Judge Campbell denied summary judgment, finding that the Defendant could not simply rely on the argument that its reporting was accurate.  The question of accuracy goes to damages on a re-investigation claim; it is not an element of the claim itself:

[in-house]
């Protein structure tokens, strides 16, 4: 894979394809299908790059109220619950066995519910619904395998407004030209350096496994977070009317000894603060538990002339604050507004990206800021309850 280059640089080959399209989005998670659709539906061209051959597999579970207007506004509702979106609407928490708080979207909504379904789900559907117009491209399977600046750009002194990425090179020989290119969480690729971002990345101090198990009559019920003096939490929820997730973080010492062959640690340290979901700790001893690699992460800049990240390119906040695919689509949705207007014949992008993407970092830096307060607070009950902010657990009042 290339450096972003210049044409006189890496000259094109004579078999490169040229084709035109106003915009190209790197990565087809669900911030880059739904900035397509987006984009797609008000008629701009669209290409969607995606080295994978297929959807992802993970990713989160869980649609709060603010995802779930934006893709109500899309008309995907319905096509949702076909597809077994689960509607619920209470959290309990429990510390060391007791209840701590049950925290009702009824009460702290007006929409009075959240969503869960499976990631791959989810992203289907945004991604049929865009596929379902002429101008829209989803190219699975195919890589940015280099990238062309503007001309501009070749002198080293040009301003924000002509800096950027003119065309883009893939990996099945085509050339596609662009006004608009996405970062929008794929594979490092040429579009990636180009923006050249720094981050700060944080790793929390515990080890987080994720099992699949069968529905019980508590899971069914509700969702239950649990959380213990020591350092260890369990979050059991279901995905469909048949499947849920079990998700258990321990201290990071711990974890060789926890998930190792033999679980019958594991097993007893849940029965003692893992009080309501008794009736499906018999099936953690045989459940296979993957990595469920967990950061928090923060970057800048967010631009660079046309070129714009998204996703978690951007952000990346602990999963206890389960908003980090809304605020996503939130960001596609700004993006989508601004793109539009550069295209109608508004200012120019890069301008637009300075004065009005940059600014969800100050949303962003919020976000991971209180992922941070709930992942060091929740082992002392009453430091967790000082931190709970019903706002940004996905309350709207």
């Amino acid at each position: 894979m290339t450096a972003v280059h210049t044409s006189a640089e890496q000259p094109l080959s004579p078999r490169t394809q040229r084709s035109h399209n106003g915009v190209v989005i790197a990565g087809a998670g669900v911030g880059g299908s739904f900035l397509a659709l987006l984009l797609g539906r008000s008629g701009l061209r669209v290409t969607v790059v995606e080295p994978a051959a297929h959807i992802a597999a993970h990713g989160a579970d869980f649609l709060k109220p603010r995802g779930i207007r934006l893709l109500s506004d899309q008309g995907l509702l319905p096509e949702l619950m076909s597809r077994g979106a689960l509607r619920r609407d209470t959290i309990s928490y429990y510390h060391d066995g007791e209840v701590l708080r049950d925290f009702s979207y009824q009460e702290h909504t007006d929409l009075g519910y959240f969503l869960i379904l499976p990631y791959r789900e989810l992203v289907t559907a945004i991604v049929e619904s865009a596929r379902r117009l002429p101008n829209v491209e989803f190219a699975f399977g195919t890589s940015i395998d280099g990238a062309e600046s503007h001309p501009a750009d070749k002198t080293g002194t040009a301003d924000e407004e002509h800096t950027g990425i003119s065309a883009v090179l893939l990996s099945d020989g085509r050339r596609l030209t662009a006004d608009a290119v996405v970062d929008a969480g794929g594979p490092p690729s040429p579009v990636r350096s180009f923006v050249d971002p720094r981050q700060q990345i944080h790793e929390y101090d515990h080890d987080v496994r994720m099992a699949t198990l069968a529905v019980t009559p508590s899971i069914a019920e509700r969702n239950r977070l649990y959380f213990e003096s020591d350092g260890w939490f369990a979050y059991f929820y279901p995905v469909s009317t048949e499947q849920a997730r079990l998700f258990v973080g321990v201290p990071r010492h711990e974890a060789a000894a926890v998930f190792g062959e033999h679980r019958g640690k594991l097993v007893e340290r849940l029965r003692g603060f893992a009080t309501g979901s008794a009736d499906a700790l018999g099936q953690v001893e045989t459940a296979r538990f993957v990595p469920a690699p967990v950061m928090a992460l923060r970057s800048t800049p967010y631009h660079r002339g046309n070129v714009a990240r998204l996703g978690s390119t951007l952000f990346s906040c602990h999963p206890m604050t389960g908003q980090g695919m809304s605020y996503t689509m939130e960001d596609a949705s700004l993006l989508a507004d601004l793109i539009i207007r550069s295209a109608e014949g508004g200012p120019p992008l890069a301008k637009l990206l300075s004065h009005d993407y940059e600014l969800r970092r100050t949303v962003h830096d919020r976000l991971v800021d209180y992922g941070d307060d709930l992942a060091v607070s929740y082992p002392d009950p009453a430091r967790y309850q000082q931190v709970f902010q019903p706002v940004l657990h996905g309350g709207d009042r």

ASFS also moves for summary judgment on Plaintiff’s claims under the Fair Credit Reporting Act (“FCRA”). 15 U.S.C. 1681s–2(b). The FCRA requires entities that furnish information to credit reporting agencies to investigate disputed charges upon notice of the dispute. The investigation must be reasonable. Gorman v. Wolpoff & Abramson, LLP, 584 F.3d 1147, 1157 (9th Cir.2009). Furthermore, the requirement to investigate consumer disputes is “procedural,” meaning that no particular outcome necessarily makes the investigation unreasonable even if that outcome turns out to be inaccurate.   Id. at 1161.  ¶  Plaintiff contends that ASFS did not engage in a reasonable investigation. She proffers the deposition of Kathleen Perry in which Ms. Perry states on behalf of ASFS that she did not know what steps ASFS took to investigate the disputed items on Plaintiff’s credit report. Doc. 75–6 at 12–14. The same deposition acknowledges ASFS’ receipt of Plaintiff’s complaints from the credit reporting agency and raises questions regarding the change in the account’s status from “closed” to “charged off.” Id. at 16–22. As noted above, Plaintiff has also introduced a letter sent to Plaintiff that said she had “$.00” in past due payments. Doc. 75–7 at 24. ASFS does not show how their investigation explained that letter, and, when asked about the letter in a deposition, Matthew Dickey, on behalf of ASFS, stated that he agreed with the questioner that the form indicates that the past due payments are $0. Doc. 75–5 at 19.  ¶  Defendant moves for summary judgment on this claim because it engaged in an investigation and the item on Plaintiff’s credit report was correct. Under the statute Defendant had a duty to reasonably investigate the disputed charge even if it happened to be correct.FN2 Here, ASFS does nothing to show that its investigation was reasonable. Ms. Perry went so far as to say she did not know what the investigation entailed. Without more, the Court cannot conclude the investigation was reasonable. Accordingly, the Court will deny ASFS’ motion for summary judgment on the FCRA claim.  [FN2. The accuracy of the charge may be relevant to Plaintiff’s ability to show actual damages, but 15 U.S.C. § 1681n contem-plates statutory damages against those who “willfully fail to comply with any requirement imposed under this subchapter.” Fur-thermore, as the contract claim is still in dispute, ASFS has not yet established that the charge was correct.]